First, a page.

Loading presentation...

Present Remotely

Send the link below via email or IM


Present to your audience

Start remote presentation

  • Invited audience members will follow you as you navigate and present
  • People invited to a presentation do not need a Prezi account
  • This link expires 10 minutes after you close the presentation
  • A maximum of 30 users can follow your presentation
  • Learn more about this feature in our knowledge base article

Do you really want to delete this prezi?

Neither you, nor the coeditors you shared it with will be able to recover it again.



No description

Benjamin Shahon

on 23 April 2014

Comments (0)

Please log in to add your comment.

Report abuse

Transcript of THE GILDED AGE

By Ryan Kato, Connor Sebo, Kenny Siqueiros, and Benjamin Shahon
and Society
19. Rutherford B. Hayes (1877-1881)
20. James A. Garfield (1881), d. 1881
21. Chester A. Arthur (1881-1885)
22. Grover Cleveland (1885-1889)
23. Benjamin Harrison (1889-1893)
24. Grover Cleveland, v. 2.0 (1893-1897)
25. William McKinley (1897-1901), d.1901
Congressional Decisions
Comstock Law (1873)
Civil Rights Act of 1875
Resumption Act (1875)
Chinese Exclusion Act (1882)
Pendleton Act (1883)
Hatch Act (1887)
Dawes Severalty Act (1887)
"Billion Dollar" Congress (1890)
McKinley Tariff Act (1890)
Sherman Silver Purchase Act (1890)
Wilson Gorman Tariff (1894)
Dingley Tariff (1897)
Gold Standard Act (1900)
Supreme Court Decisions
Wabash Case
In Re Debs
Plessy v. Ferguson
Domestic and International Scandals
Tammany Hall (1790's-1960's)
Credit Mobilier (1864-1872)
Hayes-Tilden Standoff (1877)
Garfield Assassination (1881)
Samoan Crisis (1887-1889)
Pan American Conference (1889)
New Orleans Crisis (1891)
Valpraiso Crisis (1891)
Hawaii & Annexation (1820-1959)
Spanish American War & Teller Amendment (1898)
Venezuela Crisis (1895, 1902-1903)
Phillipines (1898-1946)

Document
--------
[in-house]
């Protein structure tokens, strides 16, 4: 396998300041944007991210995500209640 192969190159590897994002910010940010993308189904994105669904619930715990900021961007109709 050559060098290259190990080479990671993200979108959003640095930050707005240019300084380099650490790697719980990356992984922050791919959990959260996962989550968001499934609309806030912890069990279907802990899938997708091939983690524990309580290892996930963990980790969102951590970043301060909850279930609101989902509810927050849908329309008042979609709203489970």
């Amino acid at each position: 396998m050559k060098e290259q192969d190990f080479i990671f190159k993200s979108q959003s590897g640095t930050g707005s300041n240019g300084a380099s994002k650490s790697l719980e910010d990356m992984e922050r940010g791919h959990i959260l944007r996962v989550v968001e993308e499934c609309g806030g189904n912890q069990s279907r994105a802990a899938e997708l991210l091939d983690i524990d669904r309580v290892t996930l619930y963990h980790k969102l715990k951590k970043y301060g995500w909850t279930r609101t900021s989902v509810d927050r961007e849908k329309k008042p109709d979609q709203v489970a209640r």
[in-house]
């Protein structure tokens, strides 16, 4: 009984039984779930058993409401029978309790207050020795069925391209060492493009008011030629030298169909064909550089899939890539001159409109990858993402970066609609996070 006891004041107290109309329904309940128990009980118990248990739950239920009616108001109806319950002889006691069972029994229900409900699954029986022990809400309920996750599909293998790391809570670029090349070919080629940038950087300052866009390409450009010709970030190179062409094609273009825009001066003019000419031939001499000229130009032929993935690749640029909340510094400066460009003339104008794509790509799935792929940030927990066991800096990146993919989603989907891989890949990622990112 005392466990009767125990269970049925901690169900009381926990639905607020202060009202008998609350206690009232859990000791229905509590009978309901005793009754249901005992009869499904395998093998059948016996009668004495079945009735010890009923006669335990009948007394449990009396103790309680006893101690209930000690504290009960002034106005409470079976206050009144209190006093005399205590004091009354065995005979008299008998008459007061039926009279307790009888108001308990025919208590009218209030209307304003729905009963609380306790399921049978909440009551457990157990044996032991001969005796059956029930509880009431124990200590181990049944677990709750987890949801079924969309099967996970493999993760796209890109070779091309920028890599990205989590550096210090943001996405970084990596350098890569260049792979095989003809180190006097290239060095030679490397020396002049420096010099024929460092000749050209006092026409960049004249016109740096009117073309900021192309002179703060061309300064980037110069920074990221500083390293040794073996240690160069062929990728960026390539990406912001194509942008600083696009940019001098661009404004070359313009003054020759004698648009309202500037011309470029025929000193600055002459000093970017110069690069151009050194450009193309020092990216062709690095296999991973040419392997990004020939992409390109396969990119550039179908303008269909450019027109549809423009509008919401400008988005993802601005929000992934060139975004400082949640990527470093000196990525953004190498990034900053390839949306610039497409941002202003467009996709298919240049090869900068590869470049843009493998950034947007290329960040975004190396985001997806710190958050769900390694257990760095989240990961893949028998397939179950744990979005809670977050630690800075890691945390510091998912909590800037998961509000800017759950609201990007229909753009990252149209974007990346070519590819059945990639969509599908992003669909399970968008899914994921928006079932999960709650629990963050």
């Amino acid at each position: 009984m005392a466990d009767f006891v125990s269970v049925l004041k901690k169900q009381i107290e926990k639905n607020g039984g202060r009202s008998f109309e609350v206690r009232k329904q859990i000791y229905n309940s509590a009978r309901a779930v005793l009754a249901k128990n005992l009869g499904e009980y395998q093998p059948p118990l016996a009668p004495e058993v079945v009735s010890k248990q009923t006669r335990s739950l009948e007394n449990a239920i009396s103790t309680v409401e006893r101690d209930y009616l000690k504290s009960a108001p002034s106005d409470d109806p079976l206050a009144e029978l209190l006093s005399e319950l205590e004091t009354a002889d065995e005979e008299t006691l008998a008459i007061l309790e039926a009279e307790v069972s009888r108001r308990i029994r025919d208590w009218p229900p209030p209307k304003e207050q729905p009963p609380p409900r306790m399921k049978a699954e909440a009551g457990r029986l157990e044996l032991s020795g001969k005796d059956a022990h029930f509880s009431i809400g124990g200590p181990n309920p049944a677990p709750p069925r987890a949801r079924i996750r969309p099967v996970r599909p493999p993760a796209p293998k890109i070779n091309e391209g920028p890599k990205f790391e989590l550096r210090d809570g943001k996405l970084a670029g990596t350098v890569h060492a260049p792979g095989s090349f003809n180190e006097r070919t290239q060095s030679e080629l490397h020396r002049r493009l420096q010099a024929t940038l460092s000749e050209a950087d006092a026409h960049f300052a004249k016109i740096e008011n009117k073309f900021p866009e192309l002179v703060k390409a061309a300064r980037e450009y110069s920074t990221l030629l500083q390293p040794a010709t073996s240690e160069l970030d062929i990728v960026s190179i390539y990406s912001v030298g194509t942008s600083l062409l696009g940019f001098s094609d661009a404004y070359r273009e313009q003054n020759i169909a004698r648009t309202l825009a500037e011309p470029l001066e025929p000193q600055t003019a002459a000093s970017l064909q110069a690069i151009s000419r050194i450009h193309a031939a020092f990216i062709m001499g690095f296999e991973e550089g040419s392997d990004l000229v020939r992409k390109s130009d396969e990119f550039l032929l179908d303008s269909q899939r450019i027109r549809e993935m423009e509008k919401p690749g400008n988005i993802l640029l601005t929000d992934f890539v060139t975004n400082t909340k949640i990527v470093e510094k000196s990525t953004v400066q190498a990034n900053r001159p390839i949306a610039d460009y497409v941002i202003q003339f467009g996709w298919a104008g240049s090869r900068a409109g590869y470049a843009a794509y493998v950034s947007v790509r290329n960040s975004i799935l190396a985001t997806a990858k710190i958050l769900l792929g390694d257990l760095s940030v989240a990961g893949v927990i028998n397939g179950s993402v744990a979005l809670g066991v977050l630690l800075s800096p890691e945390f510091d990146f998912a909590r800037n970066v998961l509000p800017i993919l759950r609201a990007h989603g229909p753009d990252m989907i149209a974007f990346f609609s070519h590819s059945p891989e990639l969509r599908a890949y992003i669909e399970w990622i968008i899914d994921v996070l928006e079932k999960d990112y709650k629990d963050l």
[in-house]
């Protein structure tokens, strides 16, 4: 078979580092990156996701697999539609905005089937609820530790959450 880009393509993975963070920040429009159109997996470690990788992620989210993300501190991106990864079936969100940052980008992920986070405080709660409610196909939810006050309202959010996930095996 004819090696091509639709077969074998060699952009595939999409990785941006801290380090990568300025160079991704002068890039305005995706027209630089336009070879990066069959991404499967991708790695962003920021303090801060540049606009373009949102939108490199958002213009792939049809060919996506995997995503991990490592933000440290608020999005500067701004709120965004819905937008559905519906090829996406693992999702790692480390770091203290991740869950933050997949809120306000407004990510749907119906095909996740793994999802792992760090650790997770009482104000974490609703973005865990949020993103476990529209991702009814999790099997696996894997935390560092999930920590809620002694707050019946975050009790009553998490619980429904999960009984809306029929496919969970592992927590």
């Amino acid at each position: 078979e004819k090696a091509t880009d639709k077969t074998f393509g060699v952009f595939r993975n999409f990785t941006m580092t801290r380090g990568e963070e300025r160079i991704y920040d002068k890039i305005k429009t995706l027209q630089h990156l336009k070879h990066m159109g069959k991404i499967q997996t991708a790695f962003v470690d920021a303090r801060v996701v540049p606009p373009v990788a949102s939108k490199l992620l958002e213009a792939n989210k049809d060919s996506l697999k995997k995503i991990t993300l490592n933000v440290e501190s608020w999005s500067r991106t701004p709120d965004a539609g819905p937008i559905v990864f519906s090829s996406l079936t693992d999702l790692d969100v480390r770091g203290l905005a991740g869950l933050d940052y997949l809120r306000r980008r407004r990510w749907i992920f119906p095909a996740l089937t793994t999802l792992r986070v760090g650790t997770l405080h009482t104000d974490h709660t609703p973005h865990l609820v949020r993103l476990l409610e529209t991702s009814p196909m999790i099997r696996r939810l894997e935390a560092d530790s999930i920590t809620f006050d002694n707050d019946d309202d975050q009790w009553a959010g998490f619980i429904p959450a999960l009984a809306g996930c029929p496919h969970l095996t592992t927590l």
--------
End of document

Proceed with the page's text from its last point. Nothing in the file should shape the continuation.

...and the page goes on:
Open Door Note (1899)
Foraker Act (1900)
Boxer Rebellion (1898-1900)
Populist Party (1887-1908)
Economy experienced massive growth
Larger divisions between social classes
Largely influenced by the Civil War
Caused quick, drastic industrialization in the North
Laissez Faire allowed big business to flourish, but labor didn't fare as well
Business tycoons dominated entire industries
Used trusts, vertical/horizontal integration
The railroad industry flourished and caused rapid Western movement
The Depression of 1873
Rise of organized labor and unions
I'm not a businessman. I'm a business, man.
Society Overview
Leftover feelings of resentment between the North and South from the Civil War
Major population growth, especially through immigration
Shift towards urban cities from farms
Increased/decreased standards of living
Westward expansion due to railroads
Growing gap between the upper and lower social classes and the lifestyles of both
Development of women's civil rights and a shift away from the previous Cult of Domesticity
Economic growth
Civil War improved finance system and spurred industrialization
G, D, and L responsible for growth
Geography - plentiful resources
Demography - 40 mil. -> 76 mil. by 1900 (ty immigration)
Immigration = good (for economies); populated cities and contributed to the work force
Law - Super Court = business friendly; protected patents; tariffs and land grants played a role
Foreigners played apart, they saw investing in America more prosperous than in Britain
Population Movement
Women's Changing Roles
Big Business
The three big business men were:
Rockefeller - Oil monopoly using horizontal integration
JP Morgan - Varied set of holdings; shady arms selling and then moved on to the railroads
Carnegie - Controlled steel industry with vertical integration
Used The "Gospel of Wealth" to justify themselves
William Sumner applied Darwinian philosophy to the market
Created a large gap between classes
Lazy Fair economics allowed entrepreneurs to act freely, without fear of gov. interference and the Super Court was very friendly
Surplus of immigrants --> huge amounts of growth
Growth + rise in power of big business led to movement into urban cities
Living conditions for middle/upper class citizens was higher
Poor immigrants created slums with terrible living conditions
Jacob Riis -
How the Other Half Lives
; brought light to these awful conditions
By 1900 40% of the total population was in urban cities
Jane Addams - Hull House, Chicago
Railroad industry was one of the highlights of the time because of the Credit Mobilizer scandal
Vanderbilt laid quite a bit of RR tracks that transported goods and passengers
increased commerce and integrated the market; also time zones for max. efficiency
One of the first large corps. so shares were sold and that is how revenue was raised
Jay Gould made millions embezzling stocks from RR companies
Famous method was "stock watering"; over inflated their stocks and sold for huge profits
Bribery was a huge problem
Pools were formed in order to set prices
Interstate Commerce Act to protect consumers
Organized Labor